This term's conceptual unit is ‘The Little Penguin Problem'. It is a science and human society in its environment unit of work based on the concept of Interrelationships and Adaptation. It has been developed by the Year 3 teachers to specifically meet particular outcomes while engaging students through interesting content. The unit focuses on the topic of sustainability and human impact on the Earth. Students are investigating the open ended problem of the continued endangerment of the Little Penguin colony at Manly. Through carefully designed learning experiences, students will develop an appreciation of how humans affect their surroundings in both positive and negative ways. During library sessions, students are researching both man-made and natural significant sites in Australia and investigating ways we can protect them.

 

Year 4

Students will be exploring the concept of Interrelationships and Adaptation through the real life problem of dredging the Great Barrier Reef. Students will be ascertaining the benefits and negative impacts of this from different stakeholders' points of view, and finally make an informed and responsible decision as to whether they feel that this proposal should progress once they have listened to all of the arguments. Students will have deep knowledge about their responsibility to the Australian environment and how they can interact sustainable to preserve the environment into the future. Students will identify and describe structures and functions in living things and how they interact with each other and their environment. They will develop an understanding of how the Aboriginal people interacted with the environment (significance) and how we as individuals impact on the environment. Through these experiences students will understand the concept and importance of sustainability and interrelationships. Through a focus on persuasive texts students will have the opportunity to create educational materials that outline various environmental issues that Australia faces and why we should adopt a more sustainable approach.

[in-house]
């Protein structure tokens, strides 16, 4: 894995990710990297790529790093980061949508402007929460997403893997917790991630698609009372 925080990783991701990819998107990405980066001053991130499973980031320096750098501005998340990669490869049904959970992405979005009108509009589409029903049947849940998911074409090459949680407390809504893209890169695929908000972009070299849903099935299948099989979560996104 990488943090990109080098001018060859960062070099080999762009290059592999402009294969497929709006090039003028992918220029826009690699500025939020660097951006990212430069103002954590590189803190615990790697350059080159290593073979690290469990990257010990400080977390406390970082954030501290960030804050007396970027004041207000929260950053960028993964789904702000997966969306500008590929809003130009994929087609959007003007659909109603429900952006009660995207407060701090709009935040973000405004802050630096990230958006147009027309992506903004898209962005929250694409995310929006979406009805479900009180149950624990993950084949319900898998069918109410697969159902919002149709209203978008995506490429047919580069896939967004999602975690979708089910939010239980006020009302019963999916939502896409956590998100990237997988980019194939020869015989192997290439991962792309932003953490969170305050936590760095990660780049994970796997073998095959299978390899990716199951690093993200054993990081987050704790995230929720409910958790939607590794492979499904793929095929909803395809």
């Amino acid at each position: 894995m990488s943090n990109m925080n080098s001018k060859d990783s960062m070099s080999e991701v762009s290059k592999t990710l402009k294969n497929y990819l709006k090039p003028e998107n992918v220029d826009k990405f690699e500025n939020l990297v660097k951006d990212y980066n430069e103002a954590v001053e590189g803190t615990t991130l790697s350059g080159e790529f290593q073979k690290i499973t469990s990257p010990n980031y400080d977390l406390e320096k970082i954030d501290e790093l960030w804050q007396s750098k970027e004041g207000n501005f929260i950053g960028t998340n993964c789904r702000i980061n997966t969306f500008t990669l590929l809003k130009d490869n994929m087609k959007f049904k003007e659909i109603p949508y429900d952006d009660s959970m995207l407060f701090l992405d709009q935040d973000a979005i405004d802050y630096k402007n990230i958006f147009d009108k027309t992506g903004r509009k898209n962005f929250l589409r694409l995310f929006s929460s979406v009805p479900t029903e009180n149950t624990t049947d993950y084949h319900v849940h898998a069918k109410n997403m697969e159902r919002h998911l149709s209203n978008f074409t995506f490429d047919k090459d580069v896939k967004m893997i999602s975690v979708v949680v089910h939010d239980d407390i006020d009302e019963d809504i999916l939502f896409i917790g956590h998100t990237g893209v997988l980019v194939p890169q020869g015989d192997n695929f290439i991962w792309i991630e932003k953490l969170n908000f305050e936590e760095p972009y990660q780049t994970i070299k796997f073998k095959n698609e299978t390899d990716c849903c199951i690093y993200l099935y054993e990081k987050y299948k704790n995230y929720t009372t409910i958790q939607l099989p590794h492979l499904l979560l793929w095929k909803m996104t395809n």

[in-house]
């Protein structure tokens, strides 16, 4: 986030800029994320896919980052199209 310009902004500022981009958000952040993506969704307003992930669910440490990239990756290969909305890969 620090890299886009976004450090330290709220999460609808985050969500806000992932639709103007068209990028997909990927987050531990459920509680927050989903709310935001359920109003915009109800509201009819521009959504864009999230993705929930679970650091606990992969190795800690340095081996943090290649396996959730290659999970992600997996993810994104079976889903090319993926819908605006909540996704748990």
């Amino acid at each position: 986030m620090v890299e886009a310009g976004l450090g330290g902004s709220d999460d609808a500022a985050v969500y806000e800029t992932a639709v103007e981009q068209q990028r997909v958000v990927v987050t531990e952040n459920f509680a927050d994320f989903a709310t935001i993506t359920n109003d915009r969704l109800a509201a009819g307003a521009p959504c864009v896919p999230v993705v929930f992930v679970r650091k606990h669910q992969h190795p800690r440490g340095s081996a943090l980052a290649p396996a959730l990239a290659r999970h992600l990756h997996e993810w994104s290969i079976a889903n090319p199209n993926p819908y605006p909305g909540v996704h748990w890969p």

Year 5

The concept that Year 5 will focus on this term is Transformation and Interdependence. Students will explore the concept in both Science and literacy sessions by exploring how communities and governments prepare for natural disasters. They will investigate and describe systems within built environments and critically considered how social and environmental factors may influence designs.

 

Year 6

Our conceptual unit for Term 2 is Transformation and Interdependence. We will be learning how the Earth has changed over millions of years and how humans respond to and manage natural disasters related to the Earth's structure. Students will investigate how science and technology have advanced in order for global communities to respond more effectively to natural disasters and minimise their impacts. Students will again use the REAPs (Real Engagement in Active Problem Solving) process within stakeholder groups to investigate and address the events and management associated with the Christchurch earthquake disaster. There will also be an incursion in Week 7, where the CSIRO will visit and the students will be engaged in hands on activities to understand the structure and movement of the Earth.

 

 

Related content